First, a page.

Posted by debito on September 26th, 2008
Hi Blog. Don’t know if you heard the news, but former PM Koizumi Junichiro announced last night that he won’t seek reelection for his Diet seat in the upcoming election. NHK called it a retirement, although the Yomiuri podcast this morning quoted him as saying he’ll still be involved in politics, albeit not as a Dietmember. “I’ve already been PM”, he was quoted as saying.
My thoughts: As always, Koizumi shows what a master of timing he is, be it calling an election on one issue (Postal Savings) and sweeping in for a landslide victory (one of the few world leaders in history most anywhere who enjoyed his political honeymoon his last year in office), or knowing when to quit — after becoming one of the few PMs in history to serve a full five-year term. Calling it quits right now is just about the right time in his lifetime (as opposed to people like former PM Nakasone, who was being reelected into his eighties, and had to be told to quit, along with former PM Miyazawa, after being barked at by the media and public opinion at the time that octogenarians can’t represent a younger generation of Japan effectively; I agree, but how ignominious an end after being such political giants).
I consider Koizumi to be the third most effective PM, after 2) Tanaka Kakuei (the architect of our current corrupt LDP porkbarrel system) and of course, 1) Yoshida Shigeru (the person who gave dignity and reasonable credibility back to Japan’s postwar parliamentary system after many, many militarist years, followed by the Occupation). Whatever your politics, these people shaped the future of Japan’s political landscape and established the primacy of their political party, which is ultimately (in this kind of system) their job.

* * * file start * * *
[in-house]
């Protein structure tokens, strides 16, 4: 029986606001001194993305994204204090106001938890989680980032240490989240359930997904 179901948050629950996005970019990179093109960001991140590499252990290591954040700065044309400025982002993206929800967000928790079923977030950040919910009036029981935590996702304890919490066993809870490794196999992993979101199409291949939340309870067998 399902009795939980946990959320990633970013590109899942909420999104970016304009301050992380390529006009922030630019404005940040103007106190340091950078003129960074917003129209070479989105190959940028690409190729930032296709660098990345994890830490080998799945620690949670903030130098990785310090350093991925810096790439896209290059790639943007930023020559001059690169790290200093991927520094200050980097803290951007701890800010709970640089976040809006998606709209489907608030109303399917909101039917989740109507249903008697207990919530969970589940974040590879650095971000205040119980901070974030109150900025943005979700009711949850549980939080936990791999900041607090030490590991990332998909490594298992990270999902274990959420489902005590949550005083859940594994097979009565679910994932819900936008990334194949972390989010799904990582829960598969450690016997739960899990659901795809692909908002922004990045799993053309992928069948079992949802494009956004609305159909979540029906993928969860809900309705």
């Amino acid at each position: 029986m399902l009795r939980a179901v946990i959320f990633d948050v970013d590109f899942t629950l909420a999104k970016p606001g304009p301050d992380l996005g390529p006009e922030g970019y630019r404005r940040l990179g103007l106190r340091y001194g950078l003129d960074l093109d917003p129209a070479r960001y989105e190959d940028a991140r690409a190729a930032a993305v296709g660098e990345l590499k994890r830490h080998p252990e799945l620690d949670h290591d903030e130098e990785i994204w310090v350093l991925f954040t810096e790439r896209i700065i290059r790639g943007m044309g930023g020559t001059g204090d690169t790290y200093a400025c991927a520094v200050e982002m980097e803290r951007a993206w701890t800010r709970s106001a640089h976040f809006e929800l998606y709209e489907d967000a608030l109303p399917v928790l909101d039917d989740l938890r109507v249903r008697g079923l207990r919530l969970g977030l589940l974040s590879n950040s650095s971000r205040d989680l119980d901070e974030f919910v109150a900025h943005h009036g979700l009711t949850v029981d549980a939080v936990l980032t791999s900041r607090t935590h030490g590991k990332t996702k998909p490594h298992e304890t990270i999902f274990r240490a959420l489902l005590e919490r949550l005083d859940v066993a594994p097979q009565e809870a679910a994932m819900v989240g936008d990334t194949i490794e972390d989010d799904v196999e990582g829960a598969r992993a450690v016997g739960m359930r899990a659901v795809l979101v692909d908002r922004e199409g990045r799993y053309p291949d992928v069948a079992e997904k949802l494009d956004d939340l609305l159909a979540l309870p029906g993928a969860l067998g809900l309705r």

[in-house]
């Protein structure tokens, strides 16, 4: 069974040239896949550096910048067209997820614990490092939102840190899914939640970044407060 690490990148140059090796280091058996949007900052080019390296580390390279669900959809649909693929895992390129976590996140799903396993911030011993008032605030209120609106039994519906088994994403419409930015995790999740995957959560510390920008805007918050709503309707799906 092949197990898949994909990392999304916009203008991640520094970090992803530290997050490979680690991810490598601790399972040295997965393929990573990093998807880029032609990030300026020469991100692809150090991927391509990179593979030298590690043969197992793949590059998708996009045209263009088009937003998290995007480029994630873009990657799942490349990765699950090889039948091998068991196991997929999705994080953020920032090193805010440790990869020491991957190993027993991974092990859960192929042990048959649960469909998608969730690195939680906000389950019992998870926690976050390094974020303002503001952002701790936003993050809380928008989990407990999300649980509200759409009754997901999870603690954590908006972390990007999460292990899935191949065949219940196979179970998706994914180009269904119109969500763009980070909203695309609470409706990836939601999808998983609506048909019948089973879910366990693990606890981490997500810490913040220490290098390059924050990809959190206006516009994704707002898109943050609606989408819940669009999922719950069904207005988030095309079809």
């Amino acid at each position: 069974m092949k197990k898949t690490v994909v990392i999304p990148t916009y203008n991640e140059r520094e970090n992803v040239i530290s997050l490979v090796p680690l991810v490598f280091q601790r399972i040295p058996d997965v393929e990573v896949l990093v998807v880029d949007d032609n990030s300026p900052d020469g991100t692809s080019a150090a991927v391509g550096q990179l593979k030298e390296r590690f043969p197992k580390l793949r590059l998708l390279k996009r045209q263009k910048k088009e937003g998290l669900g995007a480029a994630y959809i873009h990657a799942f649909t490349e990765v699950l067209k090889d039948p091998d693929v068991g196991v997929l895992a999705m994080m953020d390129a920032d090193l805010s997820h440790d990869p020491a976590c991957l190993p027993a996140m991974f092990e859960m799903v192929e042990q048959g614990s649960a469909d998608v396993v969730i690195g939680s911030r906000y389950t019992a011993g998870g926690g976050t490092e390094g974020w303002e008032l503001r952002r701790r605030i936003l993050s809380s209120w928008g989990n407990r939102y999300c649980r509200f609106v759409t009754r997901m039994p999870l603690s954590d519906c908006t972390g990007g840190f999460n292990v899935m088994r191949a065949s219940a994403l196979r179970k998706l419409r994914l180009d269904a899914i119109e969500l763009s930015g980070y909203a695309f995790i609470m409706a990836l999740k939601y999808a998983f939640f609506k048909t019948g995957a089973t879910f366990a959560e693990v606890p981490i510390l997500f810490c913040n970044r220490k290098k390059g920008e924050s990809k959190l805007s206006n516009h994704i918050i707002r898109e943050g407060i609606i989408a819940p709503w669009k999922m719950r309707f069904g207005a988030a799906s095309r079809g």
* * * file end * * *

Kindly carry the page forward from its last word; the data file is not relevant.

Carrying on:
With Koizumi, however, we have had two PMs who have not been able to build upon that. We had Abe, who backtracked on K’s reforms (even welcoming back anti-reformers back into the LDP fold; why the hell did we have the Postal Savings election in 2005 in the first place?) then went nuts. Then Fukuda, whose heart was in the right place regarding issues relating to Debito.org (the Ainu ethnic minority recognition thing was unprecedented, and a stark contrast to Abe’s idiotic treatment of the Comfort Women Issue, not to mention Abe’s reform of the Basic Law of Education which still only guarantees compulsory education to citizens, moreover enshrines love of country as a graded subject), but was saddled with the destruction Abe wrought — after probably the most disastrous election result ever which lost the Upper House and created a year of logjam; Fukuda resigned before he himself went nuts.
Now Aso is in charge. He inherits the legacy of an ineffective LDP that actually still wants Koizumi back (how many times have we ever seen in opinion polls that people want the old guy back in Japan?). According to the Yomiuri podcast this morning, Aso has a cabinet rating (at 49%) lower than Fukuda did at his start (although Aso is still far and away more popular than opposition DPJ’s Ozawa). I expect we’ll see that climb a bit, provided he keeps looking presidential and doesn’t gaffe. But I think Aso’s biggest liability is the impression that people just don’t trust the LDP. The LDP can still claim Koizumi as part of their legacy (as the GOP in the US keeps claiming Lincoln), but the LDP is the TOP (Tired Old Party), and that will be his albatross if he doesn’t strike out and do something charismatically Koizumiesque.
As I mentioned yesterday, Aso is doing better, as far as debito.org is concerned, by not pandering to the rightists and bureaucrats (diddling on about Yasukuni or bashing foreigners on allegations of crime and terrorism), at least in formal policy speeches so far. But now Koizumi’s gone, and is little more than a living Lincoln for many — meaning the LDP has lost an asset. Still, I think the Aso administration is going to make Japanese politics interesting all over again after a couple of lousy years. Or else, he’ll be the one known as the person who handed the reins over to the DPJ. As always, wait and see.
Prognostications on a Friday morning, Arudou Debito in Sapporo
(Too busy to add links to sources right now, will try to get to it later. Apologies.)